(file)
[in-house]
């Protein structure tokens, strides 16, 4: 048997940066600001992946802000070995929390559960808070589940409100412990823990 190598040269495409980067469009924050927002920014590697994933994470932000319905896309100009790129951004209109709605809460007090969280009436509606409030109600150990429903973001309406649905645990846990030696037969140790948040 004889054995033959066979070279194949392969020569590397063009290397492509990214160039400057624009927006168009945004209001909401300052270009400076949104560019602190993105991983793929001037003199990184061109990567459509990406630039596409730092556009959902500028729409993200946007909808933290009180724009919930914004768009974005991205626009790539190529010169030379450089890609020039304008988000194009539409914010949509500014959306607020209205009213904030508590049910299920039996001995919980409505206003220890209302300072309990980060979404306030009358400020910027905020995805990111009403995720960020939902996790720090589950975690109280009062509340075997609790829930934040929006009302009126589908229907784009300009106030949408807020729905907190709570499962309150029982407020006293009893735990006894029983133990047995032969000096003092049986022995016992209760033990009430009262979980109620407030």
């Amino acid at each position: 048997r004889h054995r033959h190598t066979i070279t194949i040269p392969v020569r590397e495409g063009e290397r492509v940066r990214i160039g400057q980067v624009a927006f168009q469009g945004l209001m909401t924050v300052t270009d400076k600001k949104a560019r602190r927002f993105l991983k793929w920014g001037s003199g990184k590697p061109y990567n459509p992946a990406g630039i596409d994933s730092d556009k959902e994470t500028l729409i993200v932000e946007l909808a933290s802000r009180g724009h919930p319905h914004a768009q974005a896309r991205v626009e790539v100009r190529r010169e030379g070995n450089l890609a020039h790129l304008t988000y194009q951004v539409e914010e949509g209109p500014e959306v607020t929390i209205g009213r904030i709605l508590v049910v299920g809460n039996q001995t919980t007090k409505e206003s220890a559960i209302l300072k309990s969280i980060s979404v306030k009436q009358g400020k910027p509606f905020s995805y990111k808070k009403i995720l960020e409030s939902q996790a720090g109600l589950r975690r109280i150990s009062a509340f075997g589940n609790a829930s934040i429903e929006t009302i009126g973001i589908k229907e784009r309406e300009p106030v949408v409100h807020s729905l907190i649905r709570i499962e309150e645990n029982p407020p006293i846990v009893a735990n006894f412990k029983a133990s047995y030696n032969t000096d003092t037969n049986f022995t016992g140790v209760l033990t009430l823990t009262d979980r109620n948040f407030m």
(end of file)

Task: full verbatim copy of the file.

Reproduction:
[in-house]
């Protein structure tokens, strides 16, 4: 048997940066600001992946802000070995929390559960808070589940409100412990823990 190598040269495409980067469009924050927002920014590697994933994470932000319905896309100009790129951004209109709605809460007090969280009436509606409030109600150990429903973001309406649905645990846990030696037969140790948040 004889054995033959066979070279194949392969020569590397063009290397492509990214160039400057624009927006168009945004209001909401300052270009400076949104560019602190993105991983793929001037003199990184061109990567459509990406630039596409730092556009959902500028729409993200946007909808933290009180724009919930914004768009974005991205626009790539190529010169030379450089890609020039304008988000194009539409914010949509500014959306607020209205009213904030508590049910299920039996001995919980409505206003220890209302300072309990980060979404306030009358400020910027905020995805990111009403995720960020939902996790720090589950975690109280009062509340075997609790829930934040929006009302009126589908229907784009300009106030949408807020729905907190709570499962309150029982407020006293009893735990006894029983133990047995032969000096003092049986022995016992209760033990009430009262979980109620407030």
């Amino acid at each position: 048997r004889h054995r033959h190598t066979i070279t194949i040269p392969v020569r590397e495409g063009e290397r492509v940066r990214i160039g400057q980067v624009a927006f168009q469009g945004l209001m909401t924050v300052t270009d400076k600001k949104a560019r602190r927002f993105l991983k793929w920014g001037s003199g990184k590697p061109y990567n459509p992946a990406g630039i596409d994933s730092d556009k959902e994470t500028l729409i993200v932000e946007l909808a933290s802000r009180g724009h919930p319905h914004a768009q974005a896309r991205v626009e790539v100009r190529r010169e030379g070995n450089l890609a020039h790129l304008t988000y194009q951004v539409e914010e949509g209109p500014e959306v607020t929390i209205g009213r904030i709605l508590v049910v299920g809460n039996q001995t919980t007090k409505e206003s220890a559960i209302l300072k309990s969280i980060s979404v306030k009436q009358g400020k910027p509606f905020s995805y990111k808070k009403i995720l960020e409030s939902q996790a720090g109600l589950r975690r109280i150990s009062a509340f075997g589940n609790a829930s934040i429903e929006t009302i009126g973001i589908k229907e784009r309406e300009p106030v949408v409100h807020s729905l907190i649905r709570i499962e309150e645990n029982p407020p006293i846990v009893a735990n006894f412990k029983a133990s047995y030696n032969t000096d003092t037969n049986f022995t016992g140790v209760l033990t009430l823990t009262d979980r109620n948040f407030m």